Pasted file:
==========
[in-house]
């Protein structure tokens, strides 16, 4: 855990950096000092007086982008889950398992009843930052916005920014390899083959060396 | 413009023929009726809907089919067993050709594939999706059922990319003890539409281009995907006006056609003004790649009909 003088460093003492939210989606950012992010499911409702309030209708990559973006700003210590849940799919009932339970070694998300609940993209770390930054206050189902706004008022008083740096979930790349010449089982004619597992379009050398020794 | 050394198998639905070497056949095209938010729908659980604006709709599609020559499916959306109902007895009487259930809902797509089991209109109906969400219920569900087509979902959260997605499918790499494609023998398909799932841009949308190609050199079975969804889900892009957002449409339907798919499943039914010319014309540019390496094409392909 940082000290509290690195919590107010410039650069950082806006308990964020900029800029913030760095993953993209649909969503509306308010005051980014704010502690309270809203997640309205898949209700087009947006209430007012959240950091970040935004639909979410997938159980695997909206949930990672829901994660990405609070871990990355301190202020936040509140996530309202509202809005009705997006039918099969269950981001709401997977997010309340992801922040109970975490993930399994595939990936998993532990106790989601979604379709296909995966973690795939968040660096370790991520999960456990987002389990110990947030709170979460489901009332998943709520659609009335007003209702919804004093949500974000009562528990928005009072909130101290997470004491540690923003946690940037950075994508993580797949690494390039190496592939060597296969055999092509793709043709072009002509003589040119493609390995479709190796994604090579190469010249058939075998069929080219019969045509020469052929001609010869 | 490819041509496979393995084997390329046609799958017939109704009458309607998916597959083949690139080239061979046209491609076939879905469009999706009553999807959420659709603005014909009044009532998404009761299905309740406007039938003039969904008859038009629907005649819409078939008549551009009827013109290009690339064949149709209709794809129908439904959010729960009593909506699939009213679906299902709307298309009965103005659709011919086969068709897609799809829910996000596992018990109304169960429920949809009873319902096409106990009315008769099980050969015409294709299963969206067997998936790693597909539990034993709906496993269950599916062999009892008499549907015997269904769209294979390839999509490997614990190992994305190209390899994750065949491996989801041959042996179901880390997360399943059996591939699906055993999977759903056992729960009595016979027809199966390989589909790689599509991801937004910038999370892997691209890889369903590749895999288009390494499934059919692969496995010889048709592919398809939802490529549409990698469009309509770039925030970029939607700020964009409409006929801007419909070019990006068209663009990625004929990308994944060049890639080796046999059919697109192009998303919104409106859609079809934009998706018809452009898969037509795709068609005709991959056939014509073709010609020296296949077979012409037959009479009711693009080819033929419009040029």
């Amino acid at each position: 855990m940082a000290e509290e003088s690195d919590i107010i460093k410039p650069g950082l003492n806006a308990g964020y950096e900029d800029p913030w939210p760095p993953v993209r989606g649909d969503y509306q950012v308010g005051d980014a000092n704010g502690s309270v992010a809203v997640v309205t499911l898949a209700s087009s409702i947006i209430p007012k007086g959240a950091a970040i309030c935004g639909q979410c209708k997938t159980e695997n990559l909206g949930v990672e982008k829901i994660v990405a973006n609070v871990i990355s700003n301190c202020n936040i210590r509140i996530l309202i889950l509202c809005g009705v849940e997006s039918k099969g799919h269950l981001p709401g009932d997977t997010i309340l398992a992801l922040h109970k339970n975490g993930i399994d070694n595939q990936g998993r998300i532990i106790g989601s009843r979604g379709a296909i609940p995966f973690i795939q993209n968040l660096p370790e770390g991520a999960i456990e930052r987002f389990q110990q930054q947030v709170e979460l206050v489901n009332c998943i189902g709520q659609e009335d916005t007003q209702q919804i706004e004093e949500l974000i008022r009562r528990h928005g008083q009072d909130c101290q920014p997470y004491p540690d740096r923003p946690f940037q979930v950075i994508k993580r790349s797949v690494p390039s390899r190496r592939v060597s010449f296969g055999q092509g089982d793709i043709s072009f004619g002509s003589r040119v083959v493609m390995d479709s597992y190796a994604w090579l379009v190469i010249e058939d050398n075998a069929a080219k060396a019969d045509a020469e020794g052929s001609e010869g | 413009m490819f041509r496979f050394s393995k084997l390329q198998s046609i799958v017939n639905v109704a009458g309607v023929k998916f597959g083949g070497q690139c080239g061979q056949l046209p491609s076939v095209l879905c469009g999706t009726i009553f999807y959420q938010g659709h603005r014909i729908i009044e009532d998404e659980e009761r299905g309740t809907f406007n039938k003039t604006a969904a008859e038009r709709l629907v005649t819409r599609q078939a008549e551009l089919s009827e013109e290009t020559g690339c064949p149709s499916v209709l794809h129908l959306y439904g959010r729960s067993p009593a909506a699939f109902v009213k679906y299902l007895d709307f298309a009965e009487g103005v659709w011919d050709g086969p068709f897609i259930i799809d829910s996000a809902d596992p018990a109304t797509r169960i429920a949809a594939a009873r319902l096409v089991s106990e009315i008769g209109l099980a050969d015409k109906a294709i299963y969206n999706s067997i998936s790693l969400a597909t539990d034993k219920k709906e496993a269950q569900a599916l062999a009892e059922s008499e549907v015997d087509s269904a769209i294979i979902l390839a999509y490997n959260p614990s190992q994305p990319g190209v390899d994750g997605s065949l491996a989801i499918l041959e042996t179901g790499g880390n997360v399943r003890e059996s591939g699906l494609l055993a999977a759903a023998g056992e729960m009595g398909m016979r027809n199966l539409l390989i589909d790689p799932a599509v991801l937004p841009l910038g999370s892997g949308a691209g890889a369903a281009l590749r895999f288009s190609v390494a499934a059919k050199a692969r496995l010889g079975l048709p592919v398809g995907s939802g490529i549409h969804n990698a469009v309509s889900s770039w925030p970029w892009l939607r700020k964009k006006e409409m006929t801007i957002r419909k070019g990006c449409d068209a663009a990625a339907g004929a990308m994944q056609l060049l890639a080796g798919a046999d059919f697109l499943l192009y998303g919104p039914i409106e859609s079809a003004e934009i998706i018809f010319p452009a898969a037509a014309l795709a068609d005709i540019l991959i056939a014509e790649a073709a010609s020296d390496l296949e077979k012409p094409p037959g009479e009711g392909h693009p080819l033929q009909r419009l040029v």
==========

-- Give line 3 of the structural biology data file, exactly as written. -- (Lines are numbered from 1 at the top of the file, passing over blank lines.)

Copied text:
């Amino acid at each position: 855990m940082a000290e509290e003088s690195d919590i107010i460093k410039p650069g950082l003492n806006a308990g964020y950096e900029d800029p913030w939210p760095p993953v993209r989606g649909d969503y509306q950012v308010g005051d980014a000092n704010g502690s309270v992010a809203v997640v309205t499911l898949a209700s087009s409702i947006i209430p007012k007086g959240a950091a970040i309030c935004g639909q979410c209708k997938t159980e695997n990559l909206g949930v990672e982008k829901i994660v990405a973006n609070v871990i990355s700003n301190c202020n936040i210590r509140i996530l309202i889950l509202c809005g009705v849940e997006s039918k099969g799919h269950l981001p709401g009932d997977t997010i309340l398992a992801l922040h109970k339970n975490g993930i399994d070694n595939q990936g998993r998300i532990i106790g989601s009843r979604g379709a296909i609940p995966f973690i795939q993209n968040l660096p370790e770390g991520a999960i456990e930052r987002f389990q110990q930054q947030v709170e979460l206050v489901n009332c998943i189902g709520q659609e009335d916005t007003q209702q919804i706004e004093e949500l974000i008022r009562r528990h928005g008083q009072d909130c101290q920014p997470y004491p540690d740096r923003p946690f940037q979930v950075i994508k993580r790349s797949v690494p390039s390899r190496r592939v060597s010449f296969g055999q092509g089982d793709i043709s072009f004619g002509s003589r040119v083959v493609m390995d479709s597992y190796a994604w090579l379009v190469i010249e058939d050398n075998a069929a080219k060396a019969d045509a020469e020794g052929s001609e010869g | 413009m490819f041509r496979f050394s393995k084997l390329q198998s046609i799958v017939n639905v109704a009458g309607v023929k998916f597959g083949g070497q690139c080239g061979q056949l046209p491609s076939v095209l879905c469009g999706t009726i009553f999807y959420q938010g659709h603005r014909i729908i009044e009532d998404e659980e009761r299905g309740t809907f406007n039938k003039t604006a969904a008859e038009r709709l629907v005649t819409r599609q078939a008549e551009l089919s009827e013109e290009t020559g690339c064949p149709s499916v209709l794809h129908l959306y439904g959010r729960s067993p009593a909506a699939f109902v009213k679906y299902l007895d709307f298309a009965e009487g103005v659709w011919d050709g086969p068709f897609i259930i799809d829910s996000a809902d596992p018990a109304t797509r169960i429920a949809a594939a009873r319902l096409v089991s106990e009315i008769g209109l099980a050969d015409k109906a294709i299963y969206n999706s067997i998936s790693l969400a597909t539990d034993k219920k709906e496993a269950q569900a599916l062999a009892e059922s008499e549907v015997d087509s269904a769209i294979i979902l390839a999509y490997n959260p614990s190992q994305p990319g190209v390899d994750g997605s065949l491996a989801i499918l041959e042996t179901g790499g880390n997360v399943r003890e059996s591939g699906l494609l055993a999977a759903a023998g056992e729960m009595g398909m016979r027809n199966l539409l390989i589909d790689p799932a599509v991801l937004p841009l910038g999370s892997g949308a691209g890889a369903a281009l590749r895999f288009s190609v390494a499934a059919k050199a692969r496995l010889g079975l048709p592919v398809g995907s939802g490529i549409h969804n990698a469009v309509s889900s770039w925030p970029w892009l939607r700020k964009k006006e409409m006929t801007i957002r419909k070019g990006c449409d068209a663009a990625a339907g004929a990308m994944q056609l060049l890639a080796g798919a046999d059919f697109l499943l192009y998303g919104p039914i409106e859609s079809a003004e934009i998706i018809f010319p452009a898969a037509a014309l795709a068609d005709i540019l991959i056939a014509e790649a073709a010609s020296d390496l296949e077979k012409p094409p037959g009479e009711g392909h693009p080819l033929q009909r419009l040029v």